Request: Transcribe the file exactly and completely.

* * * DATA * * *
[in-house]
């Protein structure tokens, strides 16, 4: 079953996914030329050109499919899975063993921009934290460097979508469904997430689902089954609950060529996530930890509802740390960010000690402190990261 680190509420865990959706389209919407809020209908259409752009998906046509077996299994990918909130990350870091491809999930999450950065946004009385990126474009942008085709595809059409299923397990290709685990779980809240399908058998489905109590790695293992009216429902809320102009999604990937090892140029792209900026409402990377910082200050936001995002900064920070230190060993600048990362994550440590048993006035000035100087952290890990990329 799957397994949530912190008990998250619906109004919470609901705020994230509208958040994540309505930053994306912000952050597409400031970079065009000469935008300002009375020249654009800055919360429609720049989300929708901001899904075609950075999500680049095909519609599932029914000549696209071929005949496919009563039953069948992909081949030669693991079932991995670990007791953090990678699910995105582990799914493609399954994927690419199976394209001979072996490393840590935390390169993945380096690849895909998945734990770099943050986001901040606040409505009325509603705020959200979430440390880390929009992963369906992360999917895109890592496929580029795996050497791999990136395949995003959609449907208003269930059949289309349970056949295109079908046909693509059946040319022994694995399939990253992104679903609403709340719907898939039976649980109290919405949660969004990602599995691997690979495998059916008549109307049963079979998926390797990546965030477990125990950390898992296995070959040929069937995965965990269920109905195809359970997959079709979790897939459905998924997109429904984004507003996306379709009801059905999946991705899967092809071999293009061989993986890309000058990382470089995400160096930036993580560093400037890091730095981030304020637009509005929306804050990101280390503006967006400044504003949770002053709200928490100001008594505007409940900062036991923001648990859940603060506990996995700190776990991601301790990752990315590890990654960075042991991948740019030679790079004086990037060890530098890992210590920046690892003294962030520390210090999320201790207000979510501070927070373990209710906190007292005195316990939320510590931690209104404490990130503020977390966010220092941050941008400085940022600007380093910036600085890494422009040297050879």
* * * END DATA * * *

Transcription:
[in-house]
């Protein structure tokens, strides 16, 4: 079953996914030329050109499919899975063993921009934290460097979508469904997430689902089954609950060529996530930890509802740390960010000690402190990261 680190509420865990959706389209919407809020209908259409752009998906046509077996299994990918909130990350870091491809999930999450950065946004009385990126474009942008085709595809059409299923397990290709685990779980809240399908058998489905109590790695293992009216429902809320102009999604990937090892140029792209900026409402990377910082200050936001995002900064920070230190060993600048990362994550440590048993006035000035100087952290890990990329 799957397994949530912190008990998250619906109004919470609901705020994230509208958040994540309505930053994306912000952050597409400031970079065009000469935008300002009375020249654009800055919360429609720049989300929708901001899904075609950075999500680049095909519609599932029914000549696209071929005949496919009563039953069948992909081949030669693991079932991995670990007791953090990678699910995105582990799914493609399954994927690419199976394209001979072996490393840590935390390169993945380096690849895909998945734990770099943050986001901040606040409505009325509603705020959200979430440390880390929009992963369906992360999917895109890592496929580029795996050497791999990136395949995003959609449907208003269930059949289309349970056949295109079908046909693509059946040319022994694995399939990253992104679903609403709340719907898939039976649980109290919405949660969004990602599995691997690979495998059916008549109307049963079979998926390797990546965030477990125990950390898992296995070959040929069937995965965990269920109905195809359970997959079709979790897939459905998924997109429904984004507003996306379709009801059905999946991705899967092809071999293009061989993986890309000058990382470089995400160096930036993580560093400037890091730095981030304020637009509005929306804050990101280390503006967006400044504003949770002053709200928490100001008594505007409940900062036991923001648990859940603060506990996995700190776990991601301790990752990315590890990654960075042991991948740019030679790079004086990037060890530098890992210590920046690892003294962030520390210090999320201790207000979510501070927070373990209710906190007292005195316990939320510590931690209104404490990130503020977390966010220092941050941008400085940022600007380093910036600085890494422009040297050879």